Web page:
Angie Carr is the executive director of Escapees Inc. (Motto: "Adventure Awaits. It's Time to Escape."). A prim woman with long, reddish hair who married into this third-generation business, Carr leads me on a tour of the mail warehouse. This is, in essence, where the 12,000 voters "live." Hobbled on crutches from an injury she sustained on a recent RV road trip, Carr proudly shows off the highly efficient operation.
Each morning at 9 a.m., an 18-wheeler postal truck bypasses the Livingston post office to deliver mail directly to the Escapees, who have their own zip code. In the back room, a sophisticated machine sorts the mail (2 million pieces every year). Meanwhile, 40 employees are busy answering phones, filing mail, and readying packages to be forwarded all over the world. Thousands of folders—one for each Escapee account—fill three separate rooms. Each folder represents a unique address, with a Rainbow Drive street address that doesn't exist and personal mailbox number. That address appears next to the voter's name on the voter rolls and on the Texas driver's licenses of residents.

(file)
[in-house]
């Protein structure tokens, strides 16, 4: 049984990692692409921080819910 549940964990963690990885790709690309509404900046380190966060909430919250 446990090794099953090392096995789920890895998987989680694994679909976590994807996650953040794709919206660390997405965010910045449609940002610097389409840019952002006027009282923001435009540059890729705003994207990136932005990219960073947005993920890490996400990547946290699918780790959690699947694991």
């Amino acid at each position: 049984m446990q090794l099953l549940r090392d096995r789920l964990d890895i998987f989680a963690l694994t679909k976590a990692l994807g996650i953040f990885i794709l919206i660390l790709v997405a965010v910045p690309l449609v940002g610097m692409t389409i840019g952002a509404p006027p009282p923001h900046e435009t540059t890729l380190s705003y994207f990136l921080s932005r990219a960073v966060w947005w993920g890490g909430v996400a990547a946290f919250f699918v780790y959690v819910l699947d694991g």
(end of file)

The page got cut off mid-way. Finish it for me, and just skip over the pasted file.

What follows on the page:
None of these addresses actually exists—there are no buildings to be found. Yet these "paper" addresses allow Escapees to register and vote by mail in Polk County, whether they're in East Texas or touring through Maine.
The mailroom is the hub of the Escapees' voting system, the intermediary for registration applications and ballots moving between government and voter.
State law mandates—with some exceptions—that an absentee ballot must be sent out of county. For this reason, Carr maintains a post office box in Shepherd, a small town 15 miles south in neighboring San Jacinto County. The box's sole purpose is to receive ballots mailed by the county clerk a few miles up the road from Rainbow's End. An Escapees employee periodically picks up the ballots in Shepherd and drives them back to the mailroom, where they are processed and mailed to Escapees around the world.